For the last 32 years, December 1 has been celebrated as World AIDS Day. A huge amount of HIV research has been done in the last few decades. Now we know how the virus functions, how it can be transmitted, and most importantly, how we can get it under control. And yet, there’s still stigma attached to it. So today, we would like to debunk 10 widespread myths about AIDS and HIV.
During the AIDS pandemic in the 1980-s, medical practitioners realized there’s a need to test every blood donation for HIV. Since then, blood banks have used testing methods that determine the HIV-status of every donation. In case it’s positive, the donation doesn’t enter the US blood supply.
That’s not true for various reasons. If you take all the necessary precautions, engaging in sexual intercourse with an HIV-positive person doesn’t have to be dangerous. Using condoms radically minimizes the possibility of contracting the virus. Moreover, an HIV-positive person who is on medication might have an undetectable viral load. In that case, it’s practically impossible to get infected from them.
HIV doesn’t discriminate and doesn’t choose its victims. To a greater or lesser extent, every person is at risk. That’s why everyone must be educated about HIV, its transmission, and treatment.
No, you can’t. HIV doesn’t have any specific symptoms. Many HIV-positive people might get headaches, fatigue, muscle soreness, body rash, or a sore throat. But some people don’t get any symptoms at all and might live for decades without knowing they are HIV-positive. Besides, people on medication don’t look sick and live fulfilling, healthy lives.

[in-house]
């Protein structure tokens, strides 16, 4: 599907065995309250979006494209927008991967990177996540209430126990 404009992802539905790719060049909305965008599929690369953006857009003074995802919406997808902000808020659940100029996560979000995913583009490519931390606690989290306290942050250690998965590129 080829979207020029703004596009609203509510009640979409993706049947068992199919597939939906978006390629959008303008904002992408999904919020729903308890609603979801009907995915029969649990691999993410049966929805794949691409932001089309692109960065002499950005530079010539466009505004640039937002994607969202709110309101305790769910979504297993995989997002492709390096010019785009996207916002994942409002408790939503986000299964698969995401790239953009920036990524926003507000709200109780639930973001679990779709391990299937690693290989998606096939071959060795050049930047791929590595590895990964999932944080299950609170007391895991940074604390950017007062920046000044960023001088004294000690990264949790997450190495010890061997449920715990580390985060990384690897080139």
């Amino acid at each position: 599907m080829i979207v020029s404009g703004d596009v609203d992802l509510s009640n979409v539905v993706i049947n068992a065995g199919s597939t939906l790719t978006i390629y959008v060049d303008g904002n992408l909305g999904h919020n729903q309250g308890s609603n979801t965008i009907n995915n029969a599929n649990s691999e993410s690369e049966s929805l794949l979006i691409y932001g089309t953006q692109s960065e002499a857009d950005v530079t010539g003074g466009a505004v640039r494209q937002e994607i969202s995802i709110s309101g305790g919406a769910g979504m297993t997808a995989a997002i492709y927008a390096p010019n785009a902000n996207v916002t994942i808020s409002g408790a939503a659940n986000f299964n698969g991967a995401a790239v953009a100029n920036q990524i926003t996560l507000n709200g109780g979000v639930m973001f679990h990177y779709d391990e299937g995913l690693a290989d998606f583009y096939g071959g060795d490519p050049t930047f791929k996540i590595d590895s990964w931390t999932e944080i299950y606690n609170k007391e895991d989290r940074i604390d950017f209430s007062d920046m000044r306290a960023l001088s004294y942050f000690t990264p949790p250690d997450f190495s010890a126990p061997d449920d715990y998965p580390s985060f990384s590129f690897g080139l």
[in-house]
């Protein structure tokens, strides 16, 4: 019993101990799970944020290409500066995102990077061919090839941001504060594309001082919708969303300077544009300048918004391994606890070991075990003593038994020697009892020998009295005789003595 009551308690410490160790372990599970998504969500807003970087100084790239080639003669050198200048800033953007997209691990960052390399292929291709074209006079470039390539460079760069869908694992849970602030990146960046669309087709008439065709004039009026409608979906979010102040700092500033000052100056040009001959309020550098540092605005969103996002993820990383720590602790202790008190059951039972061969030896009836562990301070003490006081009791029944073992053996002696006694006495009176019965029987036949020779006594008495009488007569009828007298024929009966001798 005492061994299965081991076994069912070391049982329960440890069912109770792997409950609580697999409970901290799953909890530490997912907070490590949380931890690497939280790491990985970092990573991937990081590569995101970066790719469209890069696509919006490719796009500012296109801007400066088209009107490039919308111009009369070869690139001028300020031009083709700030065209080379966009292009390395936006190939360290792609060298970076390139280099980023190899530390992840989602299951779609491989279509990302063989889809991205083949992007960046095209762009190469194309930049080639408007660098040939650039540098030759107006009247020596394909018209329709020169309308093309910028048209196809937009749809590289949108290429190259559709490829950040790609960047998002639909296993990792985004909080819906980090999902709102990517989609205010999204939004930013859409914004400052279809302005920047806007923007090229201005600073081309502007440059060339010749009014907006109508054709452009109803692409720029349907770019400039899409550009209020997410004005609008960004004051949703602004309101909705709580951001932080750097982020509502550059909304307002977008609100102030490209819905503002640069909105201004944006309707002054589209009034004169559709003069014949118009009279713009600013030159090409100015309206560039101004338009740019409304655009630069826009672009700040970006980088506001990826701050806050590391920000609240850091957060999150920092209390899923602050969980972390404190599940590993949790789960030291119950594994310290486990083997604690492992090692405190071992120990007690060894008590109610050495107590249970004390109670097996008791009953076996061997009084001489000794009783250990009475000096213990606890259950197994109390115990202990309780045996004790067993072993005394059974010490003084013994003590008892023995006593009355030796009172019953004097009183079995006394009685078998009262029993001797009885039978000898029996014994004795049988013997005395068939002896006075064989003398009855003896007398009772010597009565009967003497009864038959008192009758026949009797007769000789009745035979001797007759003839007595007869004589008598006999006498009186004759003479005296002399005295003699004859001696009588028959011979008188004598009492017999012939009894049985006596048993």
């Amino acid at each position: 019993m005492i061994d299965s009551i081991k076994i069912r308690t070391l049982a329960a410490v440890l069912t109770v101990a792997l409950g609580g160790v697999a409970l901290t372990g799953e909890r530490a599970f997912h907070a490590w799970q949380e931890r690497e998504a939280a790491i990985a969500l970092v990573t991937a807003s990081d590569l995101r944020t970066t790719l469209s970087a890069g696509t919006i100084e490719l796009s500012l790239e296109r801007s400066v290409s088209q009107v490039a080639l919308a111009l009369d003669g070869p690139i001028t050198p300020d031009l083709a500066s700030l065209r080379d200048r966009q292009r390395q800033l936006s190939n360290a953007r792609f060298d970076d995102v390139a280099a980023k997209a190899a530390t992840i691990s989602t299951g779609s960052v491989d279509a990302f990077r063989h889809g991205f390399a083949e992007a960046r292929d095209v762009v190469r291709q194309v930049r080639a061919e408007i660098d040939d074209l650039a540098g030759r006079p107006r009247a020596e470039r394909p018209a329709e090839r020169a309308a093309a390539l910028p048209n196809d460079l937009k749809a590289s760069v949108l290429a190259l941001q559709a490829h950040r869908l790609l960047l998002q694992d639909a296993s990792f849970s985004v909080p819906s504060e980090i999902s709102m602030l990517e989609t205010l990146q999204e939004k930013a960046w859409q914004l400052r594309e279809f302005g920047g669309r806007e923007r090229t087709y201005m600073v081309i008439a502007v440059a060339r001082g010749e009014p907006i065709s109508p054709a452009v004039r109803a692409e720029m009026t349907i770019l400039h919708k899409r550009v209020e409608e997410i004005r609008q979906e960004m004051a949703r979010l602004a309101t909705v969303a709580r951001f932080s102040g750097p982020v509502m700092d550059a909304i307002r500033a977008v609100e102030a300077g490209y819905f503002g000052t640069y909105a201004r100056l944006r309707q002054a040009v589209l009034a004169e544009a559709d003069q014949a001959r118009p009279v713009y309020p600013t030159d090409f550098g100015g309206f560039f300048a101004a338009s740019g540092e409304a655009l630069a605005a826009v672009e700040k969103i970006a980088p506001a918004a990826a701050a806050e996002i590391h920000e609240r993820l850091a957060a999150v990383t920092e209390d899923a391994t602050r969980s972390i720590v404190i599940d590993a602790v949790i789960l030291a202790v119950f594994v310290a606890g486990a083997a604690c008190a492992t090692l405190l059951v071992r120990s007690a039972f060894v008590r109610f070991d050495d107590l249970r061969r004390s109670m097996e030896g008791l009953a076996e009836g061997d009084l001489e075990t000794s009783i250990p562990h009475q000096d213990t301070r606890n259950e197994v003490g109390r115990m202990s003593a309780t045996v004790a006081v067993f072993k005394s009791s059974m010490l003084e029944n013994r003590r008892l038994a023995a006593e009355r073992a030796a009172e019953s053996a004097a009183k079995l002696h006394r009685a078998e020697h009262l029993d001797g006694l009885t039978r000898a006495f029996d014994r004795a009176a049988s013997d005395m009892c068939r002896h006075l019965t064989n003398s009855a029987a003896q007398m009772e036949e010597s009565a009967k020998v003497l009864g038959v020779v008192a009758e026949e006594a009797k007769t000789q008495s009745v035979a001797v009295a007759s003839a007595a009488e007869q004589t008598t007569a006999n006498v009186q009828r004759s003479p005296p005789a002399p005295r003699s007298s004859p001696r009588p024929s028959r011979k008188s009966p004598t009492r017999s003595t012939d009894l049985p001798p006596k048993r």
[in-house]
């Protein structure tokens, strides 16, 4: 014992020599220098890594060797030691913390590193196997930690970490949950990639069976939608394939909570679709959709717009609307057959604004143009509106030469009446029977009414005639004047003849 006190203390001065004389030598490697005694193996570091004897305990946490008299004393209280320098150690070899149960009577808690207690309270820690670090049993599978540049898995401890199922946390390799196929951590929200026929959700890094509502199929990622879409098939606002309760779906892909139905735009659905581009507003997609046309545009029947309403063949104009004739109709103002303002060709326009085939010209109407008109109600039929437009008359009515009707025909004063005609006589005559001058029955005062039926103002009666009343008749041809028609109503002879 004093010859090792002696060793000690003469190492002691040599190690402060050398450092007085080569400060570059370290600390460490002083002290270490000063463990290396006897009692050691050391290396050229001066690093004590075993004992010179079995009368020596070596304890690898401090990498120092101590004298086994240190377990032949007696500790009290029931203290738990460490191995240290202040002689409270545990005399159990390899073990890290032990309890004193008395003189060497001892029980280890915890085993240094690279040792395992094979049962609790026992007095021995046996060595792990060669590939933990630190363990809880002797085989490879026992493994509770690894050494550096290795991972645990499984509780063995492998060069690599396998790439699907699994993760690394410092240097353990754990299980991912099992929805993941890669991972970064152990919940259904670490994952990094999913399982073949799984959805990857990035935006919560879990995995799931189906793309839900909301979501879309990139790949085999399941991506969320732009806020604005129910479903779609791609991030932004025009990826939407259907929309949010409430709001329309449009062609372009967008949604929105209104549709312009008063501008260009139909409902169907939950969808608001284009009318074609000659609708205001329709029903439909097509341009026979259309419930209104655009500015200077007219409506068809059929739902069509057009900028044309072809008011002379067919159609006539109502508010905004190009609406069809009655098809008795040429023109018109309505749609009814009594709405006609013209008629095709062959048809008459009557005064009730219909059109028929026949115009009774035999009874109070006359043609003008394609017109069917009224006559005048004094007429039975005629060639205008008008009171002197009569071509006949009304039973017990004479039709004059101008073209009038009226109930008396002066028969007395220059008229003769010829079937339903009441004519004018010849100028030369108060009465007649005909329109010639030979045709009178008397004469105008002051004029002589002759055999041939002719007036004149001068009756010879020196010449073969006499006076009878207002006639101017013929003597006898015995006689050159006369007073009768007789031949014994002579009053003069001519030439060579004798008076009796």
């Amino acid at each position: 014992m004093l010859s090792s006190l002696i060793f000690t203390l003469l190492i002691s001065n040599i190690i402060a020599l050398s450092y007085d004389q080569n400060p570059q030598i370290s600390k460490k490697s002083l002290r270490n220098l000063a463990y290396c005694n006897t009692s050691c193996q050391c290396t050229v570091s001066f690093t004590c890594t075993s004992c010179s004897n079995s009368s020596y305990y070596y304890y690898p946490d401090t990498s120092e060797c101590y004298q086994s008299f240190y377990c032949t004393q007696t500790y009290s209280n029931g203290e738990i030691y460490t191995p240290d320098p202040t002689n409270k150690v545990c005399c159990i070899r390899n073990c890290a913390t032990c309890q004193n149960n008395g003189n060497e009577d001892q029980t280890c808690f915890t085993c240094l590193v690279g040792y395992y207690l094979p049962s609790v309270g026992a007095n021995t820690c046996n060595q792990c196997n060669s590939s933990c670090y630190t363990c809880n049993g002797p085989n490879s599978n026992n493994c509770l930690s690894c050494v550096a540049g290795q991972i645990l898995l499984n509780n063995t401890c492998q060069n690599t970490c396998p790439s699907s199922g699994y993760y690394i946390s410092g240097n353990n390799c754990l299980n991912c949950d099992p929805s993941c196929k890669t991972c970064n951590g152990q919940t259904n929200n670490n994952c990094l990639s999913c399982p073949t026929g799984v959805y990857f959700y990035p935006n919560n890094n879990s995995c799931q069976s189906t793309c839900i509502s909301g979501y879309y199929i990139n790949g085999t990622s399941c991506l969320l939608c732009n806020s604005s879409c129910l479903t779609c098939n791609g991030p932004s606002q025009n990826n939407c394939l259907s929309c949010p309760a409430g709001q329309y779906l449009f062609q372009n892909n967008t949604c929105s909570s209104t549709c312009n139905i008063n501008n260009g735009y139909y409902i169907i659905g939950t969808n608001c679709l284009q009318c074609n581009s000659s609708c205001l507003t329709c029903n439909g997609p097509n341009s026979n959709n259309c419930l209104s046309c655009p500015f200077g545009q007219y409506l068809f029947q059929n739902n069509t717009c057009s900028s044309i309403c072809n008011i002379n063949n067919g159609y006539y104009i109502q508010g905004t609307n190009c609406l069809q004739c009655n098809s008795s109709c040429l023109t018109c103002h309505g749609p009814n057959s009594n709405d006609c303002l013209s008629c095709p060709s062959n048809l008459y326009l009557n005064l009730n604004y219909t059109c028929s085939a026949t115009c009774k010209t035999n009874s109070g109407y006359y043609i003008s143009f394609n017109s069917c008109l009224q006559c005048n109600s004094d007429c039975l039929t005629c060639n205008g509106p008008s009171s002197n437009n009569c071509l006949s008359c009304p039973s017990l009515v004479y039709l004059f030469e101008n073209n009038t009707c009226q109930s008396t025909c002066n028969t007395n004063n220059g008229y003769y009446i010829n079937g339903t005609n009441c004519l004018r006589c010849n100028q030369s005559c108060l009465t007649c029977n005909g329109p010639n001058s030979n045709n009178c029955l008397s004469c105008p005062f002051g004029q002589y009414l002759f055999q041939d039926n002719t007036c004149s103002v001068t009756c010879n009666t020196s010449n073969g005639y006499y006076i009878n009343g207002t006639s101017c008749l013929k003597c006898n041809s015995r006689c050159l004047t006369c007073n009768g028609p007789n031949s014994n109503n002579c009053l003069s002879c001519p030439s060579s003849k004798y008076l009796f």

It was in the 1980-s, but not anymore. The discovery of antiretroviral therapy made it possible for HIV-positive people to live an average life span. However, it’s crucial that they get tested and diagnosed early on and consistently take their medication.
Luckily, it’s not true either. There are many ways to prevent the baby from contracting the virus from an HIV-positive mother. If the mother is on medication and is virally suppressed, there’s less than a 1% chance that the child will get infected.
That’s a very dangerous myth. People who get diagnosed and start treatment early on are much more likely to avoid serious illness and increase their life expectancy. Early diagnosis and treatment are crucial. According to hiv.gov, 1 out of 7 infected people in the US don’t even know they are HIV-positive, which puts their lives and lives around them at great risk
Usually, HIV-positive people take from 2 to 4 pills per day to keep the virus from spreading. In some cases, one pill every day might be sufficient.
Contrary to popular belief, HIV and AIDS are not interchangeable terms. AIDS only develops in people whose viral load has been high for a long time. In such cases, HIV attacks the immune system and makes it susceptible to opportunistic infections and AIDS. An HIV-positive person who takes their medication and has a low viral load is not likely to get AIDS.
Worldwide, only 67% of infected people have access to antiretroviral therapy, which means that more than 12 million aren’t getting treatment. Medication is especially hard to get in low-income countries. More than half of all HIV-positive people live in eastern or southern Africa, and HIV is still a deadly threat in those regions.
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